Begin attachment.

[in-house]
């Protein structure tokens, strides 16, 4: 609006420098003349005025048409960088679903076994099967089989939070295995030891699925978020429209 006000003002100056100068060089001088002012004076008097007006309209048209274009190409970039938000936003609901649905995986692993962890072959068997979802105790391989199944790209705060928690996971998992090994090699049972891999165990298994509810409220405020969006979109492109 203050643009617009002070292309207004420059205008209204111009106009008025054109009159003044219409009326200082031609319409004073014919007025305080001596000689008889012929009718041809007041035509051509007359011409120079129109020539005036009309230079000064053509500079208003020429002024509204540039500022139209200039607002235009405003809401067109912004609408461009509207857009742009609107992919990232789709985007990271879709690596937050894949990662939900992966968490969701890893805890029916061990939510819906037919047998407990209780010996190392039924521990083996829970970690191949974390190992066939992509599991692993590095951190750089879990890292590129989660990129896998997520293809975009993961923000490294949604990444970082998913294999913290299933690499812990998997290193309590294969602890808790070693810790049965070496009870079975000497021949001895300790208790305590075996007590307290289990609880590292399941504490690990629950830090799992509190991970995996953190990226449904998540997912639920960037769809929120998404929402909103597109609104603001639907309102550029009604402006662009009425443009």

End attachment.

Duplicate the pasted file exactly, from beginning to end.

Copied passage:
[in-house]
């Protein structure tokens, strides 16, 4: 609006420098003349005025048409960088679903076994099967089989939070295995030891699925978020429209 006000003002100056100068060089001088002012004076008097007006309209048209274009190409970039938000936003609901649905995986692993962890072959068997979802105790391989199944790209705060928690996971998992090994090699049972891999165990298994509810409220405020969006979109492109 203050643009617009002070292309207004420059205008209204111009106009008025054109009159003044219409009326200082031609319409004073014919007025305080001596000689008889012929009718041809007041035509051509007359011409120079129109020539005036009309230079000064053509500079208003020429002024509204540039500022139209200039607002235009405003809401067109912004609408461009509207857009742009609107992919990232789709985007990271879709690596937050894949990662939900992966968490969701890893805890029916061990939510819906037919047998407990209780010996190392039924521990083996829970970690191949974390190992066939992509599991692993590095951190750089879990890292590129989660990129896998997520293809975009993961923000490294949604990444970082998913294999913290299933690499812990998997290193309590294969602890808790070693810790049965070496009870079975000497021949001895300790208790305590075996007590307290289990609880590292399941504490690990629950830090799992509190991970995996953190990226449904998540997912639920960037769809929120998404929402909103597109609104603001639907309102550029009604402006662009009425443009």